1. Apply a structured methodology

Over the last decade, the discipline of change management has evolved and matured. The "soft and fuzzy" side of change is now addressed with rigor, structure, process, and tools. Using a structured methodology helps you be direct and targeted and helps you avoid missing key considerations.

2. Customize and scale your approach

In change management, one size does not fit all. The change management strategy and plans for an incremental change impacting 50 employees will look very different than the plans for a radical transformation impacting 5,000 employees. You can follow a similar change management process, but the resulting outputs must be scaled and customized based on the change itself and those being impacted.

3. Dedicate (or find) a resource

If no one is assigned to change management, chances are it won't get done. Prosci's research shows a direct correlation between having a dedicated resource and change management effectiveness. A dedicated resource provides focus and a single point of contact. The resource can be someone on the team or someone supporting the team, but there needs to be someone focusing on change management.

4. Work in collaboration with the project team

Change management cannot be applied at the project level in a vacuum without engagement from the project team. Clearly articulate the relationship between the project team and change management resources. Define the roles and responsibilities. Work deliberately to create a partnership with a singular goal in mind--delivering the intended results and outcomes of the project.

Apply Change Management to Organizational Projects and Initiatives

At the project level, change management is a benefit-realization and value-creation measure applied on particular initiatives. It is a structured approach to create customized and scaled strategies and plans to drive employee adoption and usage. It is a way to ensure that a project achieves intended benefits and outcomes, realizes ROI, mitigates costs and risks, and creates value. It is a way to ensure that projects and initiatives are more successful.

Correlating Change Management with Outcomes

If you are a change management professional, you are well aware of the pivotal role your work plays in achieving successful project results and desired outcomes. But sharing what you do, how well you do it, and even how much people will benefit usually isn't enough for executives, project leaders, and other decision makers. You need to talk about what you deliver in tangible terms. To give you support, including resources and budget, leaders want data.

Prosci's benchmarking studies offer the data and insights you need to substantiate your ideas and present a compelling case for change management. During the most recent Best Practices in Change Management research study, Prosci asked more than 2,600 change practitioners these key questions:

  • To what degree did the project meet objectives?
  • To what degree was the project on schedule?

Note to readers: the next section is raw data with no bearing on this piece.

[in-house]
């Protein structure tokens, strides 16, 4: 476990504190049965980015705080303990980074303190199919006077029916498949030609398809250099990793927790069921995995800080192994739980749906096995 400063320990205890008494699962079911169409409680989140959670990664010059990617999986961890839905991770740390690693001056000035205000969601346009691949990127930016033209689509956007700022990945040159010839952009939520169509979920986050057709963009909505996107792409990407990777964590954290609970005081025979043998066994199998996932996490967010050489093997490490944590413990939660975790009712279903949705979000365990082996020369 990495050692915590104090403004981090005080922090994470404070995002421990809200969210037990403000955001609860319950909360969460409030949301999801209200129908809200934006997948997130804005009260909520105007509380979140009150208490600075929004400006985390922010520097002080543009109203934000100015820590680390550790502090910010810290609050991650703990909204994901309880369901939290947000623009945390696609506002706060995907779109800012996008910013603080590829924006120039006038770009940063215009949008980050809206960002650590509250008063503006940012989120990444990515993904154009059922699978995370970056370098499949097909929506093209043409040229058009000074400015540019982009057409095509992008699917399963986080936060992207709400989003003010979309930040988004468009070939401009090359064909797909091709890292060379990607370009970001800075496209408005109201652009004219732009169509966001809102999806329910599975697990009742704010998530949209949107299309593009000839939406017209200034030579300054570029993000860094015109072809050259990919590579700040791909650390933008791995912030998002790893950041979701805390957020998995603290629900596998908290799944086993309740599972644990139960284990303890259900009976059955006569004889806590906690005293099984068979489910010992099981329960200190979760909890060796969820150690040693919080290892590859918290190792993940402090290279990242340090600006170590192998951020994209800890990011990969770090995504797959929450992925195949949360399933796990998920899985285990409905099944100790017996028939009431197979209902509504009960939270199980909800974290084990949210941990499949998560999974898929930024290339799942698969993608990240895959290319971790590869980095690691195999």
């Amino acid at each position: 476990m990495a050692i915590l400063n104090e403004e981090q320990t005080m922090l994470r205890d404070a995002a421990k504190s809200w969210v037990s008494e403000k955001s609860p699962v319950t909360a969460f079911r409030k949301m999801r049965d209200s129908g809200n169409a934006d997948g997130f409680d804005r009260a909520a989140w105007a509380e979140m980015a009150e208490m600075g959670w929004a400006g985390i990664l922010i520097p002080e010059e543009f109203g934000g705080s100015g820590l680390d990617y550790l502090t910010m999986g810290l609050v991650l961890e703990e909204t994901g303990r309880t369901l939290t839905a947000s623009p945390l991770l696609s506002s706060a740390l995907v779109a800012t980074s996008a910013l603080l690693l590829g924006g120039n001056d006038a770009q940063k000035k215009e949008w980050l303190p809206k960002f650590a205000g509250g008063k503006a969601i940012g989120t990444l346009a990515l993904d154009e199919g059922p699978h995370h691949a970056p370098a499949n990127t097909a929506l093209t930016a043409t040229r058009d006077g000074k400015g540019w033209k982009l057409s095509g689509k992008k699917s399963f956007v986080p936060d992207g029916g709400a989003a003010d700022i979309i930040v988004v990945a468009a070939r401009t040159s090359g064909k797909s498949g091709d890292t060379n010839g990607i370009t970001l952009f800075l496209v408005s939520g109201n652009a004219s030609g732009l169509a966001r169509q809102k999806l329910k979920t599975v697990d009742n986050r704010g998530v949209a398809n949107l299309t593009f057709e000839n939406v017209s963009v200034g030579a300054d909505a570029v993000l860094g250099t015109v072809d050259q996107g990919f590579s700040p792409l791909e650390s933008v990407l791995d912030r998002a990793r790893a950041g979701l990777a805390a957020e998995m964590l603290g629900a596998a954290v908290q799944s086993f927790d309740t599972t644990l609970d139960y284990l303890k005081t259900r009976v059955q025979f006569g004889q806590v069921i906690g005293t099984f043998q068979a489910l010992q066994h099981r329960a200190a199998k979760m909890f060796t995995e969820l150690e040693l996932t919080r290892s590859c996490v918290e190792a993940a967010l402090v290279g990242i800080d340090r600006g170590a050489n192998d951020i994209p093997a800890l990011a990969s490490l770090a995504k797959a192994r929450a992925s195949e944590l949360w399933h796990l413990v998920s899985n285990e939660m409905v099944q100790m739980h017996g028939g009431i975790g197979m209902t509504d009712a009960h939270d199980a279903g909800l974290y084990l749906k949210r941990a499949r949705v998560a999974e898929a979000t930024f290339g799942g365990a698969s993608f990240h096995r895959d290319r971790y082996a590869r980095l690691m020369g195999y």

• To what degree was the project on budget?
  • What is the overall effectiveness of your change management program?

Analyzing their responses, Prosci correlated data from the final question on change management effectiveness with the three dimensions of project success: meeting objectives, staying on schedule, and staying on budget. The result? The more effectively they managed the people side of change, the better the outcomes.

The Importance of Early Integration of Change Management

To see how integration takes place, let's consider a business improvement process and a change management process. At a high level, most business improvement changes (TQM, BPR, Six Sigma, reorganization, etc.) contain five phases:

  • Project initiation
  • Project definition and planning
  • Project implementation
  • Project measurement and control
  • Project close

Although the change management process will vary according to the methodology you choose, the same five areas above are represented:

  • Phase 1 - Prepare Approach
  • Phase 2 - Manage Change
  • Phase 3 - Sustain Outcomes

When integrating change management with your project management approach, your starting point changes what you do first. If you begin change management when you begin your project, you are able to integrate the change management steps into the project steps. If change management comes in much later in a project, you'll have to implement change management much differently.

The Value of Early Integration of Change Management

Although integrating change management can add value at virtually any time in the project lifecycle, maximizing potential benefits requires an early start. If you start at project initiation, you can increase your project's return on investment while avoiding many of the costs and risks that have long-term impacts on your organization, including missed milestones, budget overruns, employee resistance, and much more.


Change management is an essential discipline that focuses on the people side of change. By integrating it with project management, organizations can ensure that both the technical and people aspects of a change are addressed, leading to a higher likelihood of project success. Whether change management is introduced at the beginning of a project or added later in the process, it plays a pivotal role in helping organizations navigate change and achieve their desired outcomes.